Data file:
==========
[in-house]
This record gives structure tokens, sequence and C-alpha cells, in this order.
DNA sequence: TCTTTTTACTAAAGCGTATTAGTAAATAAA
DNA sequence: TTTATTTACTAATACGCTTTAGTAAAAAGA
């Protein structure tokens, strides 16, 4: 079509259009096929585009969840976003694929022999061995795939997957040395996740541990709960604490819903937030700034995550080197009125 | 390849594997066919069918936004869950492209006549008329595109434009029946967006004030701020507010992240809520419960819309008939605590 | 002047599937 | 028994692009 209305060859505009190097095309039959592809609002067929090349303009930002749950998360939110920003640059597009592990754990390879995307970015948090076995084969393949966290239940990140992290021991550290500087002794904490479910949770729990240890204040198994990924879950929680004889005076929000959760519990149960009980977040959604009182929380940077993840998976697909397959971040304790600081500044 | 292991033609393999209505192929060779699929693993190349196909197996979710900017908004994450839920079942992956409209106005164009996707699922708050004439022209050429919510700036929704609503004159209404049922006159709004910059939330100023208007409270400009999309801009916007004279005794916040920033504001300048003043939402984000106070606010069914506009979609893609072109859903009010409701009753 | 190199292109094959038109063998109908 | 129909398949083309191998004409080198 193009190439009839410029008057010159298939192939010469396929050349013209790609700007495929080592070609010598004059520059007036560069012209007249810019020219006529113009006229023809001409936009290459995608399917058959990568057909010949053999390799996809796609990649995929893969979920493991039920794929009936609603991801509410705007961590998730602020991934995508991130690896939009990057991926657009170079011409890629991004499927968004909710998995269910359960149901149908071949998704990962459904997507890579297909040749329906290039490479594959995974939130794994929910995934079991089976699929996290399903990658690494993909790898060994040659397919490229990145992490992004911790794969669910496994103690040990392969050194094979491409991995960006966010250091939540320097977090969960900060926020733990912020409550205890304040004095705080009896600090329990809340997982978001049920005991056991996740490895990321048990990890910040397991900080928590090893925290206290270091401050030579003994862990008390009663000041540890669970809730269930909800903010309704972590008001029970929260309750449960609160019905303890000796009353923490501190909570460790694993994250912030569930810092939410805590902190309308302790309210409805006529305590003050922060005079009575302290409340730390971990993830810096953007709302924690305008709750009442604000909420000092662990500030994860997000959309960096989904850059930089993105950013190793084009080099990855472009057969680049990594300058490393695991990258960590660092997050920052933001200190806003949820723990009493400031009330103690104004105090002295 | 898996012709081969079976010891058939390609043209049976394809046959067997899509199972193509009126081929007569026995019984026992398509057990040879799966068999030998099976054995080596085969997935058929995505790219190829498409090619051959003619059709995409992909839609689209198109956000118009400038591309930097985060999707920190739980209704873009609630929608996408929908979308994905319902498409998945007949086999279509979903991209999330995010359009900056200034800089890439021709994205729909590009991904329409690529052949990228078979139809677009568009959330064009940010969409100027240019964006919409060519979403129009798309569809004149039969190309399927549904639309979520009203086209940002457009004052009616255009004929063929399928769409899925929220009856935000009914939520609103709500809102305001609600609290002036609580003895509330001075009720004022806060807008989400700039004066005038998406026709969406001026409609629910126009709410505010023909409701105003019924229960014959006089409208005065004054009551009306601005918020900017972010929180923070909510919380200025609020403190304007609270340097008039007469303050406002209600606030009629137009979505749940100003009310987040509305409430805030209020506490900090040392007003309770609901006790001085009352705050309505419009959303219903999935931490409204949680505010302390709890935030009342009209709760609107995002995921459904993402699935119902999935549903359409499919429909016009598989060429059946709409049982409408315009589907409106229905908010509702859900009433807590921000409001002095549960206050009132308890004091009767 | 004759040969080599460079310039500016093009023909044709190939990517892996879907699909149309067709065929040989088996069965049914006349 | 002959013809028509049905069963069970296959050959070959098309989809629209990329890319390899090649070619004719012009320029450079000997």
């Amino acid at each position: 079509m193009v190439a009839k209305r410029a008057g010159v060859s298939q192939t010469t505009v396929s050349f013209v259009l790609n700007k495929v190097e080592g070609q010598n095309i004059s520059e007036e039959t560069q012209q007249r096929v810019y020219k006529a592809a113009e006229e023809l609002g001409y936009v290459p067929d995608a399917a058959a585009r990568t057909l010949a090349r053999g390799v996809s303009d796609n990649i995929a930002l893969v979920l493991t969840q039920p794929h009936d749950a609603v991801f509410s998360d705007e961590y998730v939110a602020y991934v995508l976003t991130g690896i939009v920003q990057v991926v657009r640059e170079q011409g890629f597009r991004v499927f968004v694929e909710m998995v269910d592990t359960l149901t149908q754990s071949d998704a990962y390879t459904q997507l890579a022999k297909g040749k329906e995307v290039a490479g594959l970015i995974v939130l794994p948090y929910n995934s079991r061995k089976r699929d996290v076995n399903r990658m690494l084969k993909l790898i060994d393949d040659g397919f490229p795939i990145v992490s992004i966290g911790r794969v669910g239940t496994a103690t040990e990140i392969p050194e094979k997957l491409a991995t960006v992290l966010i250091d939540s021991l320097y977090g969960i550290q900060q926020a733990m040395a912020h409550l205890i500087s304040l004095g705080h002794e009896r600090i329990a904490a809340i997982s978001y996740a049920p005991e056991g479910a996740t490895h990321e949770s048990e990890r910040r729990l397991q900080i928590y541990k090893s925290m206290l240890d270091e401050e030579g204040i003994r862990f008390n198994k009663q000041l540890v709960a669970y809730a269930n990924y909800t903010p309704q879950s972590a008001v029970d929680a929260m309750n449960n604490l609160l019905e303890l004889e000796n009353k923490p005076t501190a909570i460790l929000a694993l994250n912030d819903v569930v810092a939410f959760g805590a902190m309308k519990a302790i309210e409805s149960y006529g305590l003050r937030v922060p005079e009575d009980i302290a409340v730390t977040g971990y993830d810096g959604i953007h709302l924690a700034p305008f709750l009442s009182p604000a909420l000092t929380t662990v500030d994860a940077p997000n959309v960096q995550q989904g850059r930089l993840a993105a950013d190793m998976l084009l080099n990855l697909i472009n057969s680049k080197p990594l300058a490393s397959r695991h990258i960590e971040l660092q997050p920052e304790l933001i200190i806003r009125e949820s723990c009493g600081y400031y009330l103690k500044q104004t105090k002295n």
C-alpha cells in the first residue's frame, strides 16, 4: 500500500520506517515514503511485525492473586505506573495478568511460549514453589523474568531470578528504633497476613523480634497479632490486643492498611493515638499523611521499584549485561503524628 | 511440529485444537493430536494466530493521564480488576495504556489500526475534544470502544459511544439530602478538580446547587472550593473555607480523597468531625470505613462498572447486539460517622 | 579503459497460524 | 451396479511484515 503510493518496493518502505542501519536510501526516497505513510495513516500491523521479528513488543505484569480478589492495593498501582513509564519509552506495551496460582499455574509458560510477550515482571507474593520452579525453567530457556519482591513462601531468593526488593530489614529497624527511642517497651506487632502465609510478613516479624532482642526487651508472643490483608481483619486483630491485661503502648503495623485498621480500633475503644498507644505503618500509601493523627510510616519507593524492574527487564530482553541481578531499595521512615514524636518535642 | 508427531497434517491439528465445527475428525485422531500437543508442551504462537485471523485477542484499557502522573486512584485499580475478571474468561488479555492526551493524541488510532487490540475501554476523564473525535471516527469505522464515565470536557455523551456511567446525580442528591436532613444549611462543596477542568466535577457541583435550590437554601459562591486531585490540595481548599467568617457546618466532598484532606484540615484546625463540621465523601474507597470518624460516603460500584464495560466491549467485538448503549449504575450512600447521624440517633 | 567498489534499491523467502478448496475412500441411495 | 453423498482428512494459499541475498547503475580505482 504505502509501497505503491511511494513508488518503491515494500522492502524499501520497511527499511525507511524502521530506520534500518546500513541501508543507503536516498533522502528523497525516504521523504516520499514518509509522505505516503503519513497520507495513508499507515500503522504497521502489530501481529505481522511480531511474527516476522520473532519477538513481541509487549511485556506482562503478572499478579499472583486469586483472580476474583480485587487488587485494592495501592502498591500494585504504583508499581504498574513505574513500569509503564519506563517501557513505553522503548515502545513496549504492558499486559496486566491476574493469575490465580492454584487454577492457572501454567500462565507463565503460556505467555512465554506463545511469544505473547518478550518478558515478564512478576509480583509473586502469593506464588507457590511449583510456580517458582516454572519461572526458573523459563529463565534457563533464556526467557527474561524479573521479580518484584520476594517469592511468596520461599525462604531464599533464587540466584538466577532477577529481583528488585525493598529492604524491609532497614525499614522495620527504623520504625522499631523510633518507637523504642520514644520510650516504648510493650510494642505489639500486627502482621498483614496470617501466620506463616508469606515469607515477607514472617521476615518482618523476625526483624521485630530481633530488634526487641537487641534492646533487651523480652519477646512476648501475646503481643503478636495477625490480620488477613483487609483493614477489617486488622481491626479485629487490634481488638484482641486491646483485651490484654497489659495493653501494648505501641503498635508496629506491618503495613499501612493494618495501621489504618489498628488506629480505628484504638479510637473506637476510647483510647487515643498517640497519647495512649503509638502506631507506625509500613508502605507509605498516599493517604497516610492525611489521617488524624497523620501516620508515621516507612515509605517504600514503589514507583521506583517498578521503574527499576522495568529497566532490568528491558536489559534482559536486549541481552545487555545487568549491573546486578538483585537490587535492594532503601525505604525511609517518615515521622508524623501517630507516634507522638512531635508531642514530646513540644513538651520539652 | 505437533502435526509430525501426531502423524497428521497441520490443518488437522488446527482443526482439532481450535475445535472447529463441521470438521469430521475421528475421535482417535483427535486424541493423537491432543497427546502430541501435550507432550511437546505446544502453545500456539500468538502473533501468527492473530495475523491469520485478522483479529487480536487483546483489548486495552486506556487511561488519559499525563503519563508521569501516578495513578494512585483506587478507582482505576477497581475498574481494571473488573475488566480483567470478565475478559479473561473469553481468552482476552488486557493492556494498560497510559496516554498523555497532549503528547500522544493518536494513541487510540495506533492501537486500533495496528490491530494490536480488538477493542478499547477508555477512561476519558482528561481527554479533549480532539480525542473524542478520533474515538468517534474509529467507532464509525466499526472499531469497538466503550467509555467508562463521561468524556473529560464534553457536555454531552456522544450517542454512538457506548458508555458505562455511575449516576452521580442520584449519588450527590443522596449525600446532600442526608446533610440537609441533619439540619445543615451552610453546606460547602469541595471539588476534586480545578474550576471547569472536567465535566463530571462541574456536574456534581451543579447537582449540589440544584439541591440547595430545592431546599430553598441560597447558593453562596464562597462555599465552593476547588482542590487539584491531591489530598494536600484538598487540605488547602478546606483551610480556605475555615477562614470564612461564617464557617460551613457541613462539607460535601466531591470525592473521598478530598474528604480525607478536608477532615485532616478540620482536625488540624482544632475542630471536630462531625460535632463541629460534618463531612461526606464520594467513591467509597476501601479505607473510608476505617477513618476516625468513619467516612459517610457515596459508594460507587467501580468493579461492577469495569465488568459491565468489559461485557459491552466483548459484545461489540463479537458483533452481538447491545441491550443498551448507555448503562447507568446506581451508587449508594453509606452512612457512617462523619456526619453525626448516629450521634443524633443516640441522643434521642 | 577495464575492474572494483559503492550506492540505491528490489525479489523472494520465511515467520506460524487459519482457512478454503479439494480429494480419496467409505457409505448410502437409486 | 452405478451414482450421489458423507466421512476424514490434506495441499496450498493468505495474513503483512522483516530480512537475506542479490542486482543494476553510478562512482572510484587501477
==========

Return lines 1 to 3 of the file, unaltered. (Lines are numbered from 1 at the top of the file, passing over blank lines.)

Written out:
[in-house]
This record gives structure tokens, sequence and C-alpha cells, in this order.
DNA sequence: TCTTTTTACTAAAGCGTATTAGTAAATAAA